Recently I received reports regarding an email advertising a network utility developed by ParsOnline to help the customers monitor their accounts and usage. The email had a link to ZIP file on a file sharing web site. I downloaded the file and inspected its contents. It was a malware that installed a keylogger on the victim's machine. The keylogger would capture every keystroke of the user and took screenshots of the desktop every often, then send them to a gmail account.

The ZIP file contained 2 files:

  1. network.exe: the promised utility that the user would want to use. But when the user tries to extract the file, it requires a password. so ...
  2. Password.exe: appears as a password generator tool, and the user is really wondering how to get a password to extract network.exe. It would be obvious to extract this file and execute it. And that's how the malware executes.

By running Password.exe a window appears displaying a simple message:

But this is just the interface. At the same time the keylogger is installed on the user machine. It creates the 1053 directory in WindowsSystem32 path. The directory contains 2 malware files, svchovt.exe and vlt.bat. It also modifies Windows registry to make sure the malmware could perform as intended.

The svchovt.exe file is the keylogger program, as I inspected more it was probably developed by Visual Basic 6. It registers itself as a listener on user keystrokes, and takes a screenshot of the user desktop every often and stores the screenshot in user temporary files path. Its name is selected to be close to the svchost.exe which is a legitimate Windows process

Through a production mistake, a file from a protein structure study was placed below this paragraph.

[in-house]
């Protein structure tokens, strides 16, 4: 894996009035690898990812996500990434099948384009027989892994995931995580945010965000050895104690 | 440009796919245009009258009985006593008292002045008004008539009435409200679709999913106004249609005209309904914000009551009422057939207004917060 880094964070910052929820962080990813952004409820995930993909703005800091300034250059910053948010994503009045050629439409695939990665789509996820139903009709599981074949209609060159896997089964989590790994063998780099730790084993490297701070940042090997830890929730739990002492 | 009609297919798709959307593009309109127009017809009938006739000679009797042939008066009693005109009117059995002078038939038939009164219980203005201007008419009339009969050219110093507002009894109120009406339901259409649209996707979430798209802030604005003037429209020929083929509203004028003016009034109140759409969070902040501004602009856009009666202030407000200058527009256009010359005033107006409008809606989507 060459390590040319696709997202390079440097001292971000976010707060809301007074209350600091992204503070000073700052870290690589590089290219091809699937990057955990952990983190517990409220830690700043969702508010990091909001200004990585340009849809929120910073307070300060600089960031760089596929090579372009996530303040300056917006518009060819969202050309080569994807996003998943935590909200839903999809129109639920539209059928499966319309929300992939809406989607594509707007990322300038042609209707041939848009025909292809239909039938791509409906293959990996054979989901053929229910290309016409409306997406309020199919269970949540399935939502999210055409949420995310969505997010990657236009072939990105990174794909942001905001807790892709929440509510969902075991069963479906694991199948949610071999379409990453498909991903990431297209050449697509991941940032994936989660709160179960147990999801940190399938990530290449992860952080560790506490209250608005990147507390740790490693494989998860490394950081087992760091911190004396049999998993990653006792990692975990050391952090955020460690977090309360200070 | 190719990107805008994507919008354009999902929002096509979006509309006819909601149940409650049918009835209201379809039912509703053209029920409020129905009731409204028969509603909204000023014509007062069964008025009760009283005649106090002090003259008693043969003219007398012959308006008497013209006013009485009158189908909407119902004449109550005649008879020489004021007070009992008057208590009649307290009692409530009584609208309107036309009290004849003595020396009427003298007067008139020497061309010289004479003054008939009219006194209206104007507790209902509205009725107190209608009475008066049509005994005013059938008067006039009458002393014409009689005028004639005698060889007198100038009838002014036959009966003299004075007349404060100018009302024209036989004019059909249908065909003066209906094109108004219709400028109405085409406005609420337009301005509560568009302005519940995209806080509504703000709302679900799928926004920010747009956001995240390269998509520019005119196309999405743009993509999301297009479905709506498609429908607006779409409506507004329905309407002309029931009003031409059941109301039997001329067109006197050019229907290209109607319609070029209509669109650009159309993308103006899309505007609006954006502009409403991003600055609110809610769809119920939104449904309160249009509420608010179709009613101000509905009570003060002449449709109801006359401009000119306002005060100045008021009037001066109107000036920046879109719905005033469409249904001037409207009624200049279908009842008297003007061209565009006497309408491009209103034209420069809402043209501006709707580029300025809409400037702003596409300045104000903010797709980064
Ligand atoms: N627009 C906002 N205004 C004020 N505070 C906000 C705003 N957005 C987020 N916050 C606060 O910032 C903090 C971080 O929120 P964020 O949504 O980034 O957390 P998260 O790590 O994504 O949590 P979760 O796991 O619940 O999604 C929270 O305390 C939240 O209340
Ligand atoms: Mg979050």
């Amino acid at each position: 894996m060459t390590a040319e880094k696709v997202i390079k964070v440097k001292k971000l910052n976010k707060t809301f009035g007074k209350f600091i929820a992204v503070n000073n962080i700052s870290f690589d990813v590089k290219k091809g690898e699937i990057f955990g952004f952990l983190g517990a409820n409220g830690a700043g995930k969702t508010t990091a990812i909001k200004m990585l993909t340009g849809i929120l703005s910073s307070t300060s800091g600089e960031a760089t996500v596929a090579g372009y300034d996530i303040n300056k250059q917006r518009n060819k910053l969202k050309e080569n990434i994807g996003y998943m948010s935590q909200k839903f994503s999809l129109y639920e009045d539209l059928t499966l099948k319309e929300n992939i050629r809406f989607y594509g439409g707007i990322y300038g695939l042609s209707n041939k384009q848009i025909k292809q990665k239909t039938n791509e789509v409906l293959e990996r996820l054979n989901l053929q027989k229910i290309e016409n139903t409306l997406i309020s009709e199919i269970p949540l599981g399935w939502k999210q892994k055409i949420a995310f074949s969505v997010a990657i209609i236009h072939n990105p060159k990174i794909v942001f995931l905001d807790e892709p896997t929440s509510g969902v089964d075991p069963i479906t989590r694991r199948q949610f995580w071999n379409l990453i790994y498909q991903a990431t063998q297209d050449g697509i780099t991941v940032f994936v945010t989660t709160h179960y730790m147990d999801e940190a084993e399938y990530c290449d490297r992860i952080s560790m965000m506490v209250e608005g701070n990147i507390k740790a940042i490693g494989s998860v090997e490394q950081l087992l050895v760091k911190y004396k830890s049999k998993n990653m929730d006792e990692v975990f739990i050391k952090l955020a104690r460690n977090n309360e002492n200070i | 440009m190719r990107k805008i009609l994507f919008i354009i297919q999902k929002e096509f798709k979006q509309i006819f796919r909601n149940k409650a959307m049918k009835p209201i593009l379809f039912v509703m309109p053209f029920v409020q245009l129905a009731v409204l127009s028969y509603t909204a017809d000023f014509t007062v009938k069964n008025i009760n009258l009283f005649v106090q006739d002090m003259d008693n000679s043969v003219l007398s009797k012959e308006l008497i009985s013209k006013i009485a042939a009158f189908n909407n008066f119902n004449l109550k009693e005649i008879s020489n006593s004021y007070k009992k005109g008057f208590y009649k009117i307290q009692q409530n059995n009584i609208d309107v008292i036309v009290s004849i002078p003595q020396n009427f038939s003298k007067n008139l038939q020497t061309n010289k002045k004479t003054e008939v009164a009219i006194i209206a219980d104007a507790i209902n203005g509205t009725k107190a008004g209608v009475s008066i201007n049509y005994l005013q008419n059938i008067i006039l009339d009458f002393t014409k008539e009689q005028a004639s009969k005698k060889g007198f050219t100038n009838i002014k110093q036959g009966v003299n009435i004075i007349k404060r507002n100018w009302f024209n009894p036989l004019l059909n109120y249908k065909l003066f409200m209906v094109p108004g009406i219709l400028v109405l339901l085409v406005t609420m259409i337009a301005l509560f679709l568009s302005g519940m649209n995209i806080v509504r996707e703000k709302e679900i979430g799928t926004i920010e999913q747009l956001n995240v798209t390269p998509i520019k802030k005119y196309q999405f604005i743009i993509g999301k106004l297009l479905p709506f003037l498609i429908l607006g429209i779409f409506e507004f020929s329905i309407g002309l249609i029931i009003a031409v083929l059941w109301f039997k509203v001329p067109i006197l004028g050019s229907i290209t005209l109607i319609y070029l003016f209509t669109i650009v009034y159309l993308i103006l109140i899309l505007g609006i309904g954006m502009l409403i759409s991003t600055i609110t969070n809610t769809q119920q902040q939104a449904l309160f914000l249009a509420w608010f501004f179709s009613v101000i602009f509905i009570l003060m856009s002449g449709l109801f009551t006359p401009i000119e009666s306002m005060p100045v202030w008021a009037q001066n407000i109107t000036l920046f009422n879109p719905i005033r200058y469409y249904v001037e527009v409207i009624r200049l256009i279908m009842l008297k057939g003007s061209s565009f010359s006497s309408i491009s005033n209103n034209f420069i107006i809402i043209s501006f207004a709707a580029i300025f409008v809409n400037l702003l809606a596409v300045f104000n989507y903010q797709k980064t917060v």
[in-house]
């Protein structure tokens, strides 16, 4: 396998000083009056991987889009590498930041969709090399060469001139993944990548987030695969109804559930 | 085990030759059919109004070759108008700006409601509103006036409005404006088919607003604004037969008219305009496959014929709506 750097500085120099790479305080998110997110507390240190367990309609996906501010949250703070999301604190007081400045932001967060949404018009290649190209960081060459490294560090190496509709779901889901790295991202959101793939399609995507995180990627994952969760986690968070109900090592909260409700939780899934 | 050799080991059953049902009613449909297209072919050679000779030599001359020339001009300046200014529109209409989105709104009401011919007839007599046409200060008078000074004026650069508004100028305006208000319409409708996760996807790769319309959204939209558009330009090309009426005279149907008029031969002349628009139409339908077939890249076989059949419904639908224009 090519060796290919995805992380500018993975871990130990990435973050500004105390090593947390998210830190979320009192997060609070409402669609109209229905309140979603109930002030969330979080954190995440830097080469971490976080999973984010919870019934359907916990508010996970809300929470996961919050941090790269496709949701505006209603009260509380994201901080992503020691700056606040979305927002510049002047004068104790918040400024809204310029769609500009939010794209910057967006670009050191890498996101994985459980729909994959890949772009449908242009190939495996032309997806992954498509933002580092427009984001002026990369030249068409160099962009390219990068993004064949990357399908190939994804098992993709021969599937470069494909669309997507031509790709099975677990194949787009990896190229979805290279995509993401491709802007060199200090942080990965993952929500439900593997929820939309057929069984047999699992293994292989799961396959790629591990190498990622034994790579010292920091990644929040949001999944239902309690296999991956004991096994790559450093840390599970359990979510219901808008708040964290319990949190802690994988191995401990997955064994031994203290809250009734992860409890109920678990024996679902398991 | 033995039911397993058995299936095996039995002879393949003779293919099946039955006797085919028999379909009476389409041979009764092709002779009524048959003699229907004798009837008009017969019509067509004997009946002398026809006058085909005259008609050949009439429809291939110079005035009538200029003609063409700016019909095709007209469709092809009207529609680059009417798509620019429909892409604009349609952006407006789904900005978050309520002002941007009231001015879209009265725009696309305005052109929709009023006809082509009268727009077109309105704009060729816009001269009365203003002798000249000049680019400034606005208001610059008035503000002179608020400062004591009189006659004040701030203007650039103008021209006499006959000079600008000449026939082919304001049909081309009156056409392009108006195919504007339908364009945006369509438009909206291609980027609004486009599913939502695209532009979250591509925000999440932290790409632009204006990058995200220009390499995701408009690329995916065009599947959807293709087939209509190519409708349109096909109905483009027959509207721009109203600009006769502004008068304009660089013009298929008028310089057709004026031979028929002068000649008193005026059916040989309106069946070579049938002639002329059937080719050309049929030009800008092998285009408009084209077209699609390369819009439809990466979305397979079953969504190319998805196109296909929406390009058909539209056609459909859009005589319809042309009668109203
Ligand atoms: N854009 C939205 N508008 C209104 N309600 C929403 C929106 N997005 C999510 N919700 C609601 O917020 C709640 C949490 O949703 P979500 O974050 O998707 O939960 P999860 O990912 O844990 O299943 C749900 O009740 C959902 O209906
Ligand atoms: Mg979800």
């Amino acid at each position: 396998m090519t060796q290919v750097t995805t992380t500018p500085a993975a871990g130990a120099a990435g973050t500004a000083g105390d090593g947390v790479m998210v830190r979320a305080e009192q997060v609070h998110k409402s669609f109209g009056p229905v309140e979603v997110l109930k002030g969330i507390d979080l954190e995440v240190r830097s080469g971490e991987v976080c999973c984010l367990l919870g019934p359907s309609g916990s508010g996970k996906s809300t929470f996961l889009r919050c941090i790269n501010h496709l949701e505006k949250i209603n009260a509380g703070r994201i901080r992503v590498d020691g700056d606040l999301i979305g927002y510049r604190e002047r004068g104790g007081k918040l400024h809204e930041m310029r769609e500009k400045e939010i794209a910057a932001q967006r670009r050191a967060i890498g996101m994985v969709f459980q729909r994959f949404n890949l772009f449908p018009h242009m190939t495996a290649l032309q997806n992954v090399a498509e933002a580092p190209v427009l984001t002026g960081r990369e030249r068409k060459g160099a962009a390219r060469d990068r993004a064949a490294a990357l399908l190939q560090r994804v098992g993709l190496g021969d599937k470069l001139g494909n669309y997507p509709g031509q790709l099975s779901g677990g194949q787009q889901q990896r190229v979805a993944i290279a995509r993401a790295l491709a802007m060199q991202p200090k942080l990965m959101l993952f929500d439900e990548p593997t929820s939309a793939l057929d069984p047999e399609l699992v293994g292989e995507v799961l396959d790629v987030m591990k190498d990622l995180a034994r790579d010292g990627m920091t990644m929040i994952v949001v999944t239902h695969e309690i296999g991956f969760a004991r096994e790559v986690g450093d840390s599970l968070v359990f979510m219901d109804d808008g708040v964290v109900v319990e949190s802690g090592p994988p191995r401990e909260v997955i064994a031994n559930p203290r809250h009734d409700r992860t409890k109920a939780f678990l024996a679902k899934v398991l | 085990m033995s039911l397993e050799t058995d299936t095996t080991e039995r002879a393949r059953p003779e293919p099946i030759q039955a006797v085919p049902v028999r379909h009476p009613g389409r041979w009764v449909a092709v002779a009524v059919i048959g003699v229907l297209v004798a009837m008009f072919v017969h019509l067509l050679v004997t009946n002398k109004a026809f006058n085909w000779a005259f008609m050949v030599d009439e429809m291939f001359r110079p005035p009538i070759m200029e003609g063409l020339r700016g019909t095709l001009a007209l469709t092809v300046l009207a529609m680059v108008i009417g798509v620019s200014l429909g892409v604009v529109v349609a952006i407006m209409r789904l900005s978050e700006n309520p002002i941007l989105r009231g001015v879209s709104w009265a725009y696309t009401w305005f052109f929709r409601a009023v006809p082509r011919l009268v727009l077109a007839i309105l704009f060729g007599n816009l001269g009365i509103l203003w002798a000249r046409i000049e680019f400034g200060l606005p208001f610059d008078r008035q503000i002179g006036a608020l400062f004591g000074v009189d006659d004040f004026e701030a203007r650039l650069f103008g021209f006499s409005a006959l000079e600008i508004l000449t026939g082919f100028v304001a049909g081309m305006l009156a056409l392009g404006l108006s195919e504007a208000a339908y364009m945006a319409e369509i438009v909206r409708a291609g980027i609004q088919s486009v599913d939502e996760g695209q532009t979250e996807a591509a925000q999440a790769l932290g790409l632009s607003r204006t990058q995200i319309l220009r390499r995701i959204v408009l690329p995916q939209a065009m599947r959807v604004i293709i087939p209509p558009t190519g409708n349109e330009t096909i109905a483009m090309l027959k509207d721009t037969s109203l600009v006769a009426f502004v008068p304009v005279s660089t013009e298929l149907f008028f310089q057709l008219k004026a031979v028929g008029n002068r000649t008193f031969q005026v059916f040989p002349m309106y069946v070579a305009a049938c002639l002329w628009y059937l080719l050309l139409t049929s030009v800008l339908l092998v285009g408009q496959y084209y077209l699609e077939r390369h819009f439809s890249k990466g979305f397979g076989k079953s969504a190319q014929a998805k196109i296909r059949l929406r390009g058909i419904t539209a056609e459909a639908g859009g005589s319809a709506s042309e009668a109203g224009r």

Windows registry subkey SOUNDMAN is created in HKEY_LOCAL_MACHINESOFTWAREMicrosoftWindowsCurrentVersionRun and points to the path that the svchovt.exe file resides on disk. This is to make sure the keylogger is executed on each user login session.

Panda cloud antivirus scanned the file and found no harm but Kaspersky free online scanner detected the malware. Reports from Kaspersky contained a screenshot of the malware window, but instead of ParsOnline, it was displaying "". So as it appears the malware was targeting other ISPs too.

To remove the malware manually, you could simply end the svchovt.exe process from the Windows task manager and then remove the malware files from WindowsSystem321053.

The malware is removed and can not run anymore, so the system is clean. In the end you could remove the SOUNDMAN subkey in Windows registry, but that's not essential.